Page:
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15 Tips for Successful Relationships with Copyeditors

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(Author’s Note: As the article mentions, copyediting is defined in
different ways by different publishers. This story views copyediting as a
final process that follows developmental and substantive editing.)

 

Have you ever received a book back from a printer and wondered how so
many errors were overlooked? Have you felt that you could be producing
higher quality copy? One way to improve your books is to hire freelance
copyeditors. These professionals can fine-tune your manuscripts in the
final stages by addressing clarity, accuracy, grammar, punctuation,
consistency, and wording issues. Here are 15 tips to help you form the
most successful relationships with copyeditors.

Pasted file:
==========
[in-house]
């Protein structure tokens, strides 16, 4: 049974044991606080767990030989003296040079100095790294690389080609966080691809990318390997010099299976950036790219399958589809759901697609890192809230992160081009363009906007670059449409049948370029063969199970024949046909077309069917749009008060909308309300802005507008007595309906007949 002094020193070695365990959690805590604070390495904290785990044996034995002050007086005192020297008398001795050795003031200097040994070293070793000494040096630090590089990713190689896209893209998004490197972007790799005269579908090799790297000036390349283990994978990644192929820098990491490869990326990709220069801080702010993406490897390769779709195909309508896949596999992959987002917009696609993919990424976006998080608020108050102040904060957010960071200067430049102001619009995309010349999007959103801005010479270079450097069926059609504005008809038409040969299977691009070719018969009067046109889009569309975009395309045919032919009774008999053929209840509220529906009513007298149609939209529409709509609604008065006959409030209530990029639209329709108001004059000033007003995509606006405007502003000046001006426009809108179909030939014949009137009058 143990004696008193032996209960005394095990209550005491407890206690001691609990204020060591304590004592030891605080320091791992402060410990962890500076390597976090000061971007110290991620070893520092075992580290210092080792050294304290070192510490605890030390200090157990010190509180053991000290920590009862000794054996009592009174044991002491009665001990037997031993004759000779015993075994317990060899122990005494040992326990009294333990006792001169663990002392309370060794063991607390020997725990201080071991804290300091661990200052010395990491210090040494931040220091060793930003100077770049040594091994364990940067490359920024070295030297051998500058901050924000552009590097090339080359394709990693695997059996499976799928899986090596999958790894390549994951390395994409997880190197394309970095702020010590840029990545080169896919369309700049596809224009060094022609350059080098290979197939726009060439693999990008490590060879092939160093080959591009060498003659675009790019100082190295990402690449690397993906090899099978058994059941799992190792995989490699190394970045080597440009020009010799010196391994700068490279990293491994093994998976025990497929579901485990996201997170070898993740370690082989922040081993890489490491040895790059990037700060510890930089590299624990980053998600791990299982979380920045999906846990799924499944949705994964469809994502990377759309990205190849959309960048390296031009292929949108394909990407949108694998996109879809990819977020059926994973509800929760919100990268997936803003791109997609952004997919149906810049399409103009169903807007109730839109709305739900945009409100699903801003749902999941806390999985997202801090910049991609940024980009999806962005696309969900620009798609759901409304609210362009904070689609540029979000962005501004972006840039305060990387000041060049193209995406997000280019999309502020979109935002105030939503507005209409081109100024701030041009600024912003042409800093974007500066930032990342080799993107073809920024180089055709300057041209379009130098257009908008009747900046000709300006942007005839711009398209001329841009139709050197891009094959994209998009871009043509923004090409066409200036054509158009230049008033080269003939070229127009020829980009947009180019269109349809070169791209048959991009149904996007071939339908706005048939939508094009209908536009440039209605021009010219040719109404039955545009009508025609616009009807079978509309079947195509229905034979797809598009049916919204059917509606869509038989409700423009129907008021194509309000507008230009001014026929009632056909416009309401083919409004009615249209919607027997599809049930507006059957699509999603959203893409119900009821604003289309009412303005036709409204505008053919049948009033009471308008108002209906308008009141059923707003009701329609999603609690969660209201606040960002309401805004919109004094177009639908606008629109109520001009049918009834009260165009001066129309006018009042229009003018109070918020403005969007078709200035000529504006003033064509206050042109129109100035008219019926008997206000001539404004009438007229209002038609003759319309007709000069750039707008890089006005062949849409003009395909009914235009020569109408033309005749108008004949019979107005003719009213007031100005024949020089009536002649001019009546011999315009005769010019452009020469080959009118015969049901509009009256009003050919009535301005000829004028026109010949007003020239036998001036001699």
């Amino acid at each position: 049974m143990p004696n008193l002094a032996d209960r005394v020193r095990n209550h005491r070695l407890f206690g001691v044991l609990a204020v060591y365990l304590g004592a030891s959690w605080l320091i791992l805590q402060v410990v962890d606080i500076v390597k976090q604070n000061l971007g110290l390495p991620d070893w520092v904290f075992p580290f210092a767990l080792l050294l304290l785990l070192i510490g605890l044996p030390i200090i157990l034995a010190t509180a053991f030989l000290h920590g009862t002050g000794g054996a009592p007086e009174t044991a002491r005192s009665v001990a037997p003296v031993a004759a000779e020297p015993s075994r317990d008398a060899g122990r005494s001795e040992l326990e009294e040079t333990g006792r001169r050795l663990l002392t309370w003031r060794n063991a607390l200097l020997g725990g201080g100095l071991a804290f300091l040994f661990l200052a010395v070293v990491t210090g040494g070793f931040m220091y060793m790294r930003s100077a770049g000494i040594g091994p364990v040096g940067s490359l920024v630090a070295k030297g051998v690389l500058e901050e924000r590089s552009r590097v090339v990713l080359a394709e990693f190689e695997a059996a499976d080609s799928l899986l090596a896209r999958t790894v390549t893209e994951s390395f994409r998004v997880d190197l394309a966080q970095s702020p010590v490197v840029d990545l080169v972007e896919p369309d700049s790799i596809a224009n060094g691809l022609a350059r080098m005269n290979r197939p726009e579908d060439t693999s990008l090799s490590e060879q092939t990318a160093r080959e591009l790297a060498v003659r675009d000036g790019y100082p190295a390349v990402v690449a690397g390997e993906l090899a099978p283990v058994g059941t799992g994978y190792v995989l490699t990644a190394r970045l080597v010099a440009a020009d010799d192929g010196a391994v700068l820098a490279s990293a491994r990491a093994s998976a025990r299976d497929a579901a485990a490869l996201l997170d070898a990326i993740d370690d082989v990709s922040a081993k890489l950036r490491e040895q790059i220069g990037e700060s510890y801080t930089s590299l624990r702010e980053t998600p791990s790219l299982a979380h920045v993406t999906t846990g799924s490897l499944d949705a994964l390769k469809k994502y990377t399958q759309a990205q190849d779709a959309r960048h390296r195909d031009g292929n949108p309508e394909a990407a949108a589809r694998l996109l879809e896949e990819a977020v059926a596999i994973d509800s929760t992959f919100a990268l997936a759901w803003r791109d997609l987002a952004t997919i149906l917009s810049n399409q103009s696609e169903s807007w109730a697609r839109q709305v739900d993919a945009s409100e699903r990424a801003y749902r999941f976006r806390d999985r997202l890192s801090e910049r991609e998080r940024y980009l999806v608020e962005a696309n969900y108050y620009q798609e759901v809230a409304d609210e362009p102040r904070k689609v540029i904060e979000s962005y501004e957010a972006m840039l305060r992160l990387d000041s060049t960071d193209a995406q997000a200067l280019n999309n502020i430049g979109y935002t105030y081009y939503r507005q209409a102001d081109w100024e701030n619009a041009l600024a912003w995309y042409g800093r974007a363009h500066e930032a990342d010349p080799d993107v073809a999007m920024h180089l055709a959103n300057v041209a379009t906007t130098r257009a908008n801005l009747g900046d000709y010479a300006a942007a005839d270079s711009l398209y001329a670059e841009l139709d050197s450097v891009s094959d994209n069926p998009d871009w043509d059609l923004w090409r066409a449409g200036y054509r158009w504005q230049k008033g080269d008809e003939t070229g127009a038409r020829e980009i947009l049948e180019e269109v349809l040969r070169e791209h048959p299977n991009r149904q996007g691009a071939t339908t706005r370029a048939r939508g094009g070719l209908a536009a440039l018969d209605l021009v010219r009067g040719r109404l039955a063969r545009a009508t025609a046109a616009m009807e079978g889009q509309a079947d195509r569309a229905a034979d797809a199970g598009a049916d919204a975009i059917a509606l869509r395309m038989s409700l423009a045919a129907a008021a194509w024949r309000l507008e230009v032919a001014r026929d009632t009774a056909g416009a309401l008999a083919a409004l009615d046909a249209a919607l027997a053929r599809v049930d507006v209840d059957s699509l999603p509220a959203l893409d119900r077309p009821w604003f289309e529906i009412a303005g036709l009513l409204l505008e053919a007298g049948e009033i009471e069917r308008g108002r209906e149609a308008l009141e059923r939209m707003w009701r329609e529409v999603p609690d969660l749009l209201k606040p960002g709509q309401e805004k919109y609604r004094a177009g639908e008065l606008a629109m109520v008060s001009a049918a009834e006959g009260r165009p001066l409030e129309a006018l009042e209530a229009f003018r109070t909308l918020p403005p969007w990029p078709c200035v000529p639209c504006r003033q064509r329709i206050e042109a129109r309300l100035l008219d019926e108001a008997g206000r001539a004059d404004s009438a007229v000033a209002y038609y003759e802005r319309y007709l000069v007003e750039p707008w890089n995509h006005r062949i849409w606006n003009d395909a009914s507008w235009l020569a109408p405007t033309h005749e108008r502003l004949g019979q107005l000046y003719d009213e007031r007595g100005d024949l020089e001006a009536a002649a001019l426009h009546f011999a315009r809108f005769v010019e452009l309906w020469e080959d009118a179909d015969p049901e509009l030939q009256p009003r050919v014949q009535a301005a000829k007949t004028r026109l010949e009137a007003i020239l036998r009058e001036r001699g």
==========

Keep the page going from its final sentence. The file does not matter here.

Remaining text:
1. Use word of mouth to locate the best freelancers.

Find people
who have a positive track record with other book publishers.

2. Also consider hiring those freelancers who contact you directly for
work.

If their credentials are solid and experience applicable to your
company, talk with their references. These freelancers must be interested
in what you publish or they wouldn’t have called or written to your
company. This special interest in your publishing firm can pay off later
in the form of a dedicated freelancer.

You might consider using someone who contacts you as a backup.
Speak to his or her references and keep the freelancer’s contact
information on file. If you get in a pinch, you’ll have someone to
call.

3. Hirepeople with specific experience in copyediting books. Just because someone was an English major or proofed other students’
papers in college doesn’t mean that he or she knows how to copyedit books.
In addition, find out if the copyeditor has particular areas of knowledge
which would be helpful for specific book projects.

4. Give the copyeditor early notice that a job is pending.

A few
weeks or a month ahead of time, call and say that you expect a project to
be coming down the pike. Avoid rush schedules when you can.Of
course, sometimes last minute projects can’t be avoided; try to determine